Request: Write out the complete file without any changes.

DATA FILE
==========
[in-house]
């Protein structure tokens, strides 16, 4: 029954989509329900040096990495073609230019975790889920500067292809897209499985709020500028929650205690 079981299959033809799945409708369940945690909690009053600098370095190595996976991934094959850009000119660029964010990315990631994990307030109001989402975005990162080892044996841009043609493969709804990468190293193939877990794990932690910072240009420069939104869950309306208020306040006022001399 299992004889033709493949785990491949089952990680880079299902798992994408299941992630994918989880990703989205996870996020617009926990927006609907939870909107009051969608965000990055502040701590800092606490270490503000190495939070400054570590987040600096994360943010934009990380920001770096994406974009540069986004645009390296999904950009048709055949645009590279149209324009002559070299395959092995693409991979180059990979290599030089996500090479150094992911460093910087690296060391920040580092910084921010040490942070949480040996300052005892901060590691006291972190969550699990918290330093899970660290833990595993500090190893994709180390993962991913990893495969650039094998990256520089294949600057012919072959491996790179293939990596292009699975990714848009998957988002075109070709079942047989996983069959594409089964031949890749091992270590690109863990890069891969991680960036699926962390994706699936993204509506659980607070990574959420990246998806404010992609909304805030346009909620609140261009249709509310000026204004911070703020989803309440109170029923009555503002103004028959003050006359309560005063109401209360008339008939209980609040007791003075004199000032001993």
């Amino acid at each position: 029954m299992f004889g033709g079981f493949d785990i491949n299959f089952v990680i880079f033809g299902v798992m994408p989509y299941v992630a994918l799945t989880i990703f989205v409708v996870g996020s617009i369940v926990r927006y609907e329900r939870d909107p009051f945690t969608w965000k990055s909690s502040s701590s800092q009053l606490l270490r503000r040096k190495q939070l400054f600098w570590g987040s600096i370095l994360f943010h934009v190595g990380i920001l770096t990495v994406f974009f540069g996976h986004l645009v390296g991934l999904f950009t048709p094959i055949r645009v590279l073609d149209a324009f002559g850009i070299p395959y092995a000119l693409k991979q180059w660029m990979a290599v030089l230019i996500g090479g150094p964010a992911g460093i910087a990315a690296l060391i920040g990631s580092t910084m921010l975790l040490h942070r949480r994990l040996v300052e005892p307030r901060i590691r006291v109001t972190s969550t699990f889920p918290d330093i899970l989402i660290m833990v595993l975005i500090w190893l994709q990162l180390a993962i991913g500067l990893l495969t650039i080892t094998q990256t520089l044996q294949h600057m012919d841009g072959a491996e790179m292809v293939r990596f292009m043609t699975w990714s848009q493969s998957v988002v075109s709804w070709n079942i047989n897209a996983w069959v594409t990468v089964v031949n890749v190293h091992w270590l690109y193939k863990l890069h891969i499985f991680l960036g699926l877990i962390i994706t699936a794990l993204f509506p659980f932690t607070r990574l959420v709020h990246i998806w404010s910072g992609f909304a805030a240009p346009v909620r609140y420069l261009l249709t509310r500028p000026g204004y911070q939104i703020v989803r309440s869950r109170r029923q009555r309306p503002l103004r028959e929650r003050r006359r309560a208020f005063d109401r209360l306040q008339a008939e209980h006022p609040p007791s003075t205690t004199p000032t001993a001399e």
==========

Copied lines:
[in-house]
């Protein structure tokens, strides 16, 4: 029954989509329900040096990495073609230019975790889920500067292809897209499985709020500028929650205690 079981299959033809799945409708369940945690909690009053600098370095190595996976991934094959850009000119660029964010990315990631994990307030109001989402975005990162080892044996841009043609493969709804990468190293193939877990794990932690910072240009420069939104869950309306208020306040006022001399 299992004889033709493949785990491949089952990680880079299902798992994408299941992630994918989880990703989205996870996020617009926990927006609907939870909107009051969608965000990055502040701590800092606490270490503000190495939070400054570590987040600096994360943010934009990380920001770096994406974009540069986004645009390296999904950009048709055949645009590279149209324009002559070299395959092995693409991979180059990979290599030089996500090479150094992911460093910087690296060391920040580092910084921010040490942070949480040996300052005892901060590691006291972190969550699990918290330093899970660290833990595993500090190893994709180390993962991913990893495969650039094998990256520089294949600057012919072959491996790179293939990596292009699975990714848009998957988002075109070709079942047989996983069959594409089964031949890749091992270590690109863990890069891969991680960036699926962390994706699936993204509506659980607070990574959420990246998806404010992609909304805030346009909620609140261009249709509310000026204004911070703020989803309440109170029923009555503002103004028959003050006359309560005063109401209360008339008939209980609040007791003075004199000032001993």
């Amino acid at each position: 029954m299992f004889g033709g079981f493949d785990i491949n299959f089952v990680i880079f033809g299902v798992m994408p989509y299941v992630a994918l799945t989880i990703f989205v409708v996870g996020s617009i369940v926990r927006y609907e329900r939870d909107p009051f945690t969608w965000k990055s909690s502040s701590s800092q009053l606490l270490r503000r040096k190495q939070l400054f600098w570590g987040s600096i370095l994360f943010h934009v190595g990380i920001l770096t990495v994406f974009f540069g996976h986004l645009v390296g991934l999904f950009t048709p094959i055949r645009v590279l073609d149209a324009f002559g850009i070299p395959y092995a000119l693409k991979q180059w660029m990979a290599v030089l230019i996500g090479g150094p964010a992911g460093i910087a990315a690296l060391i920040g990631s580092t910084m921010l975790l040490h942070r949480r994990l040996v300052e005892p307030r901060i590691r006291v109001t972190s969550t699990f889920p918290d330093i899970l989402i660290m833990v595993l975005i500090w190893l994709q990162l180390a993962i991913g500067l990893l495969t650039i080892t094998q990256t520089l044996q294949h600057m012919d841009g072959a491996e790179m292809v293939r990596f292009m043609t699975w990714s848009q493969s998957v988002v075109s709804w070709n079942i047989n897209a996983w069959v594409t990468v089964v031949n890749v190293h091992w270590l690109y193939k863990l890069h891969i499985f991680l960036g699926l877990i962390i994706t699936a794990l993204f509506p659980f932690t607070r990574l959420v709020h990246i998806w404010s910072g992609f909304a805030a240009p346009v909620r609140y420069l261009l249709t509310r500028p000026g204004y911070q939104i703020v989803r309440s869950r109170r029923q009555r309306p503002l103004r028959e929650r003050r006359r309560a208020f005063d109401r209360l306040q008339a008939e209980h006022p609040p007791s003075t205690t004199p000032t001993a001399e």